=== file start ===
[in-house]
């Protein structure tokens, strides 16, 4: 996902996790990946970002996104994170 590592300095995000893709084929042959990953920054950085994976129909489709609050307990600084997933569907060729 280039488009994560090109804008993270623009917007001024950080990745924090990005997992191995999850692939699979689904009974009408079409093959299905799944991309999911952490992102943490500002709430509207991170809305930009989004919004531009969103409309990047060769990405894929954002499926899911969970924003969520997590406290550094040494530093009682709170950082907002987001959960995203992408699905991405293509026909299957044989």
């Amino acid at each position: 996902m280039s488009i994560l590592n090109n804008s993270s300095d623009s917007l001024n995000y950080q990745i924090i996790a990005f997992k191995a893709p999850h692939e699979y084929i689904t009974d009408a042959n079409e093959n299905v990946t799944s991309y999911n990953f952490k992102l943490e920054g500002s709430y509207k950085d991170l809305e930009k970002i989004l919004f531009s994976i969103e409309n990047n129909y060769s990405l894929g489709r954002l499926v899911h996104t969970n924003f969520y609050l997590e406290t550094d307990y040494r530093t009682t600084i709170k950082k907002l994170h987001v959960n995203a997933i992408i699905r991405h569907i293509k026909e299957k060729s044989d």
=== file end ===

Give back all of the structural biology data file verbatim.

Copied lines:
[in-house]
């Protein structure tokens, strides 16, 4: 996902996790990946970002996104994170 590592300095995000893709084929042959990953920054950085994976129909489709609050307990600084997933569907060729 280039488009994560090109804008993270623009917007001024950080990745924090990005997992191995999850692939699979689904009974009408079409093959299905799944991309999911952490992102943490500002709430509207991170809305930009989004919004531009969103409309990047060769990405894929954002499926899911969970924003969520997590406290550094040494530093009682709170950082907002987001959960995203992408699905991405293509026909299957044989």
């Amino acid at each position: 996902m280039s488009i994560l590592n090109n804008s993270s300095d623009s917007l001024n995000y950080q990745i924090i996790a990005f997992k191995a893709p999850h692939e699979y084929i689904t009974d009408a042959n079409e093959n299905v990946t799944s991309y999911n990953f952490k992102l943490e920054g500002s709430y509207k950085d991170l809305e930009k970002i989004l919004f531009s994976i969103e409309n990047n129909y060769s990405l894929g489709r954002l499926v899911h996104t969970n924003f969520y609050l997590e406290t550094d307990y040494r530093t009682t600084i709170k950082k907002l994170h987001v959960n995203a997933i992408i699905r991405h569907i293509k026909e299957k060729s044989d």